LabVIEW 6.1 is arguably one of the most important versions of everyone’s favourite graphical programming language. Sure, 8.2 delivered Object Orient Programming to us “wire workers”, and 5 brought us the Undo feature, but 6.1 introduced one feature (and expanded in later versions) that has dramatically changed the way many of us do LabVIEW programming.
This feature is the Event Structure. I’ll start by saying I am not overly keen on its name. I like to think of it as the event handling structure or event handler, but let’s not get into the semantics just yet.
The event structure, as it appeared in 6.1, let us bind static events such as as a mouse click or control value change with some action defined in a case within the event structure. When I say static events, I’m referring to the fact that the event handler case and its causal activity are defined at edit time and are valid for the entire execution.
For many of us, the power of these static events was immediately apparent; no more “polling” for value changes of boolean controls!
Our only option for an event-driven user interface before 6.1 was to check which of the Boolean controls had been selected by constantly polling. This is far from optimal, and 6.1 gave us the ability to simply bind an event case to each boolean control’s value change event as shown below:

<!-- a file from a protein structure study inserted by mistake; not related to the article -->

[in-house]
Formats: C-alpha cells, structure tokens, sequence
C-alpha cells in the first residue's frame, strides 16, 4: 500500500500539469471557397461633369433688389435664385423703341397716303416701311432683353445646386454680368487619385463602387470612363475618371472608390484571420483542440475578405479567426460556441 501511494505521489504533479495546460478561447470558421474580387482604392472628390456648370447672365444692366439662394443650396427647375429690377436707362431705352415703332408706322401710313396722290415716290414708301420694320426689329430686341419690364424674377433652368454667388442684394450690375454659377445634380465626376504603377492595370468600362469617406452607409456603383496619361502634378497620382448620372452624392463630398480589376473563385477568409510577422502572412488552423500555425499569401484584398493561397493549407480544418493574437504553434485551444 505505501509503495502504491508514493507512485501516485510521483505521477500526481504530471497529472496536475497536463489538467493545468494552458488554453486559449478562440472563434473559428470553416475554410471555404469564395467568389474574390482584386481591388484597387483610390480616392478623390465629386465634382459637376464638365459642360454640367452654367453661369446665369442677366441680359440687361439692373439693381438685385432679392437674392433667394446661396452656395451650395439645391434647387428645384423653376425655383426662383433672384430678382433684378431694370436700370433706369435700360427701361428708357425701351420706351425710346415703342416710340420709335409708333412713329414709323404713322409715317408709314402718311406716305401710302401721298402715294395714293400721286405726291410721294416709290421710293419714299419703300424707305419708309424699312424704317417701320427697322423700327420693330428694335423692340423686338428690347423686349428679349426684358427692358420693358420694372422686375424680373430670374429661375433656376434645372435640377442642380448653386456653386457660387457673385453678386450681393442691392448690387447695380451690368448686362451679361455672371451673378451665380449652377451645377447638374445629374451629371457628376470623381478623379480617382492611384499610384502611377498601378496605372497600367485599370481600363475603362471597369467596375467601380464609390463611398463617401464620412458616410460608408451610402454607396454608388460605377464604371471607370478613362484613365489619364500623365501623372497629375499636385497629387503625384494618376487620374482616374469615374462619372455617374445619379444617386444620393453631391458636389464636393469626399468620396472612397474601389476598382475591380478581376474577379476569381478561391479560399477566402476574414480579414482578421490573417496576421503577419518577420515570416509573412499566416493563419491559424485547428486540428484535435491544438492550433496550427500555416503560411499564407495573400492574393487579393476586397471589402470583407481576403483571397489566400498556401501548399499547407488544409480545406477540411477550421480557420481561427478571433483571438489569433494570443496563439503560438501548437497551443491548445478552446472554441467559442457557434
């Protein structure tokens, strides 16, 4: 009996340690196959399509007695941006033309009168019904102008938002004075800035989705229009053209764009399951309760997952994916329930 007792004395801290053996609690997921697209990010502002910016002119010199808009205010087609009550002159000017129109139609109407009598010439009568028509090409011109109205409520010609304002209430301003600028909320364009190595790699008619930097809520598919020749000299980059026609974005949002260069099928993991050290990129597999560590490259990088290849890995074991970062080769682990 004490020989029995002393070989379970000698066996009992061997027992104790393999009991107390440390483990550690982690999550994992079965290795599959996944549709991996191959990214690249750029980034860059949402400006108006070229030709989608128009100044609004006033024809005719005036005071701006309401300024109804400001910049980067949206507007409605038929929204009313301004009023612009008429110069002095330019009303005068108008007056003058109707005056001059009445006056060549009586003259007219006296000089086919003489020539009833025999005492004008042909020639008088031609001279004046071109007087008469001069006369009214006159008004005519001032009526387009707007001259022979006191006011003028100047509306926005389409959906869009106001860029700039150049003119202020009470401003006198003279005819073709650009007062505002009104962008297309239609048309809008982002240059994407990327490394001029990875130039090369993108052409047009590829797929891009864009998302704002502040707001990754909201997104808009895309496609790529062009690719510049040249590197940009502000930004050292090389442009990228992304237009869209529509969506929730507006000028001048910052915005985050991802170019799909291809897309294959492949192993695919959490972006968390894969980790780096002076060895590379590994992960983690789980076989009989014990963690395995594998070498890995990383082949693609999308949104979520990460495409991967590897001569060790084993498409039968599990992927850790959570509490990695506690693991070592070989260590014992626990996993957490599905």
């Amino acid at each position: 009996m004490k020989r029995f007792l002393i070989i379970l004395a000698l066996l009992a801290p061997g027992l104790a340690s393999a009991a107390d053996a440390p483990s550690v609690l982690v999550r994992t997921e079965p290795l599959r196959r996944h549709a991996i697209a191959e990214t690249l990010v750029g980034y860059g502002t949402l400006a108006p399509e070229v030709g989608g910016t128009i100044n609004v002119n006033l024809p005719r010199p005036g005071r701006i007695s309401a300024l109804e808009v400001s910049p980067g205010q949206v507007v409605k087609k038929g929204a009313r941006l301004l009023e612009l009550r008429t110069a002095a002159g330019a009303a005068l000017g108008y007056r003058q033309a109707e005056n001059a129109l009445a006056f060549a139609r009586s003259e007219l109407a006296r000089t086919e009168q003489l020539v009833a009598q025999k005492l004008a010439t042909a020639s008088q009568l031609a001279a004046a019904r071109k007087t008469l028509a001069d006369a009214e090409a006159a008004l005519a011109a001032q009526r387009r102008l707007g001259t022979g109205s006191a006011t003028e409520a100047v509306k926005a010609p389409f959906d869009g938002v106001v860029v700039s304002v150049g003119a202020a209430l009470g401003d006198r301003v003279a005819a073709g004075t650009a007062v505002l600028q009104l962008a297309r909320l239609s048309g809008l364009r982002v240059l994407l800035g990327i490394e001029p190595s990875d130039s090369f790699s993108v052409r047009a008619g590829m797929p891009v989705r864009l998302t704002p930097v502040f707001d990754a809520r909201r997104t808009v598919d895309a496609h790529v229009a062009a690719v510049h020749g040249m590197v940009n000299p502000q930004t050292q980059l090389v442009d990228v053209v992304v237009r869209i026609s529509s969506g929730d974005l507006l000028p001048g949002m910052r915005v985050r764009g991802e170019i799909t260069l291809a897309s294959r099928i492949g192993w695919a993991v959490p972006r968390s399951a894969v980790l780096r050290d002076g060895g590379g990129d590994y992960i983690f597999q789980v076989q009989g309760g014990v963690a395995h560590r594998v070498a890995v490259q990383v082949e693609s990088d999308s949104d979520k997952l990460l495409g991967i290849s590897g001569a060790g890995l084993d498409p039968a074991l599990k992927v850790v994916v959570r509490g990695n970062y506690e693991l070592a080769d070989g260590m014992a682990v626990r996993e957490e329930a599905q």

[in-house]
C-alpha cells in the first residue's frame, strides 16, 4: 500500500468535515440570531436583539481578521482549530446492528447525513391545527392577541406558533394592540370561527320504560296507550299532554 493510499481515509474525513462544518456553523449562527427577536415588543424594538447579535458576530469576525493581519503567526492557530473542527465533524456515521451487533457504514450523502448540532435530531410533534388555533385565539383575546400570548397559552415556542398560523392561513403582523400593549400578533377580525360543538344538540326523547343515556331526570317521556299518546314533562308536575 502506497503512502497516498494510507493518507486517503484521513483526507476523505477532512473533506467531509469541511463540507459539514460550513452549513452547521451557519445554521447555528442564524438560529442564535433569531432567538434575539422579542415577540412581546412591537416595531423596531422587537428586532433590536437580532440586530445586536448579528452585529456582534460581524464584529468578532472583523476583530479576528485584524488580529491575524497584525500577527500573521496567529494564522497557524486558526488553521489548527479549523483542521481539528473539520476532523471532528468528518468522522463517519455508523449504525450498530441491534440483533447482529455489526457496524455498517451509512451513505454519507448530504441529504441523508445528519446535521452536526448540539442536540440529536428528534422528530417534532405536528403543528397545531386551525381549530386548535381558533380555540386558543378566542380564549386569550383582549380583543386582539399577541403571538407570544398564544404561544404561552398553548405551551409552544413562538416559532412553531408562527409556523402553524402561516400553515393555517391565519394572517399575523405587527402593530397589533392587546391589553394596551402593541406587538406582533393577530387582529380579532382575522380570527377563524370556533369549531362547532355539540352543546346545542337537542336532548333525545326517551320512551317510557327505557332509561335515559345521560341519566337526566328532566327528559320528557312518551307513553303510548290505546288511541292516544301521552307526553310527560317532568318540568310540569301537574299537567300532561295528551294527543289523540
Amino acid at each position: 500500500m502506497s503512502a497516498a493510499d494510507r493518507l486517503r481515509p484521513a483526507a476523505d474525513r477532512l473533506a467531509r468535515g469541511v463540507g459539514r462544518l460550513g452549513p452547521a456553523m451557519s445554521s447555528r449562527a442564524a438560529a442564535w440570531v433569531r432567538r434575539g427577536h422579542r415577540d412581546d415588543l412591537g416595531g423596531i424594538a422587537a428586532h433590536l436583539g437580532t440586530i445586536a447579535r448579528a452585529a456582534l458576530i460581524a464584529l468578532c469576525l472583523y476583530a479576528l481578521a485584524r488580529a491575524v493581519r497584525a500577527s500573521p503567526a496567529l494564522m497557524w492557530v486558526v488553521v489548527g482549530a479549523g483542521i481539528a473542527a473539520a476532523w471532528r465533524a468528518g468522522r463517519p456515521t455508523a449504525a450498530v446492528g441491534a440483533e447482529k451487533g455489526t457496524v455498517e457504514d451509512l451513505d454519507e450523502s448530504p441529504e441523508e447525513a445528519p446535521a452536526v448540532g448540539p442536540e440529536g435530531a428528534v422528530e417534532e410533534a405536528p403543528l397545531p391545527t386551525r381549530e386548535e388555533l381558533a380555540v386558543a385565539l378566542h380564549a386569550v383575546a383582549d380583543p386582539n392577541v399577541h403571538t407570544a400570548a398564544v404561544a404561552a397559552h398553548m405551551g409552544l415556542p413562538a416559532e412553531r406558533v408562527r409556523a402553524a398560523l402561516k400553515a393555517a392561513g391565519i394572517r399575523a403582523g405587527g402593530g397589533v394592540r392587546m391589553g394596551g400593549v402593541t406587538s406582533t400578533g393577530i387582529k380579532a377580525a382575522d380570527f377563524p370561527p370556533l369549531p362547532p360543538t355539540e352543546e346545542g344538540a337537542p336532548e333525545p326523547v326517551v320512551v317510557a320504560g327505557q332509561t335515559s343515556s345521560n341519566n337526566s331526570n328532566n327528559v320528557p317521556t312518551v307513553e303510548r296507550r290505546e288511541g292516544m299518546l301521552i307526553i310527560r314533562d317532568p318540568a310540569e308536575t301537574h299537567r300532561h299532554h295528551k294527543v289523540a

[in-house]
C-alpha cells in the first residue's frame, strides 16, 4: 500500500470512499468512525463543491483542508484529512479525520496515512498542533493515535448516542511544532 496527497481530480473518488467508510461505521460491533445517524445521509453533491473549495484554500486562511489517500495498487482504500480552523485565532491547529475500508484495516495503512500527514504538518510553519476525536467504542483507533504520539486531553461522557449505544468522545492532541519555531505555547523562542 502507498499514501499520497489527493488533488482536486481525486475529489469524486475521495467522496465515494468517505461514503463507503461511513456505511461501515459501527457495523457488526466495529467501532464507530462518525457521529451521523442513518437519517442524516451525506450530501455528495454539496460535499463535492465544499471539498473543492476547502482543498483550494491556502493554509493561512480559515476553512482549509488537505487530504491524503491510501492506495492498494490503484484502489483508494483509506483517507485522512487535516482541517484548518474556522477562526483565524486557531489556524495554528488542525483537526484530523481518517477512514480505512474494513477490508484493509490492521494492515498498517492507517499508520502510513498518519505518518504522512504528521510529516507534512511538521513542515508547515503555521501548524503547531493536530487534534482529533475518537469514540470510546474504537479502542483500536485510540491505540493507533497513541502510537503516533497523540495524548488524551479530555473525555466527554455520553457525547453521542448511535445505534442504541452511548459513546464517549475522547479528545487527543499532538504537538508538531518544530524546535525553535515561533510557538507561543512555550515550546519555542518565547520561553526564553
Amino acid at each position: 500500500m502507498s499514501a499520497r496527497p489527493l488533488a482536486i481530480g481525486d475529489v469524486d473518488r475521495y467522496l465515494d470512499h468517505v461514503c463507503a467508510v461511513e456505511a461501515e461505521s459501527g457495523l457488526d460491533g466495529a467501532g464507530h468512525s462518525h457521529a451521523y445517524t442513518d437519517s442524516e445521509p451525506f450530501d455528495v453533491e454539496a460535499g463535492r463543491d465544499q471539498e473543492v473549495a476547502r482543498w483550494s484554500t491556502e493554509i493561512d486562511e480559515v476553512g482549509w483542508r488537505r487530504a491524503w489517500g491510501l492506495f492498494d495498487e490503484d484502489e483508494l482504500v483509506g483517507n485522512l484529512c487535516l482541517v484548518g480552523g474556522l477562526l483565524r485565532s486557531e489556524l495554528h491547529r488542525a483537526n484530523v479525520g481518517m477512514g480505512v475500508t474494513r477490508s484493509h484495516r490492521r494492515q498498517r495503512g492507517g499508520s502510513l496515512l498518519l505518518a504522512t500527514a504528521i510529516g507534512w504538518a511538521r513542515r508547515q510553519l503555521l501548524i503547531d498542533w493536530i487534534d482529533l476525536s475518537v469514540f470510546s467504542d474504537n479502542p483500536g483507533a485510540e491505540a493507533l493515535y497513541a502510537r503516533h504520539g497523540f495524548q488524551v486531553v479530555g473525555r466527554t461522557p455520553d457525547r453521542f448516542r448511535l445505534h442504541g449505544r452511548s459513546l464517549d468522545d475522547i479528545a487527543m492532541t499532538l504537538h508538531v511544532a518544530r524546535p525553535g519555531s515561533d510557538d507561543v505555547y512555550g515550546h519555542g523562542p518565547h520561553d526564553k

The coverage of these static events grew further over the next few versions of LabVIEW. Those eagle-eyed amongst you who were using 6.1 may have spotted a greyed-out option when popping up (right click menu) on a event structure boundary, this option read “Show Dynamic Terminal”.
LabVIEW 7.0 un-greyed that option and gave us User Events.
I am not a huge fan of the name “User Event” either. Who is the user ? Me (the developer) ? The end user running the software ? I prefer the simple term “custom events” or “dynamic events”.
I remember the original shipping examples didn’t do a great deal to promote them and much of the discussions on LAVA and InfoLabVIEW about this new feature were really quite underwhelming. Also, the event structure was not part of LabVIEW base for a very long time.
I did not really understand the significance of User Events until 2010 or 2011. I was working on a large test application at the time and needed a way of opting in and out of a data subscription. The ability to register and un-register for events seemed perfect for this application, and so I started to use them in this limited way. Then I attended the 2011 CLA Summit in Austin and watched Justin Goeres talk about Private and Public user events. I was sold!
I immediately returned home and started to think about them as the primary message transport mechanism within my application architecture (which at the time was a QMH using a queue pair) but I’m getting ahead of myself. Let’s go back and re-familiarise ourselves with user events first.
Starting with the palette:
We can think of this palette in two halves. The bottom row is concerned with the publishing of events. We define or “create” an event, We generate the event at some point during our application execution and then destroy the event, usually when we are done and are exiting our application.
The top row is very much concerned with the subscription to events. We register to “hear” about an event occurring (but don’t necessarily do anything about it) using the Register For Events node.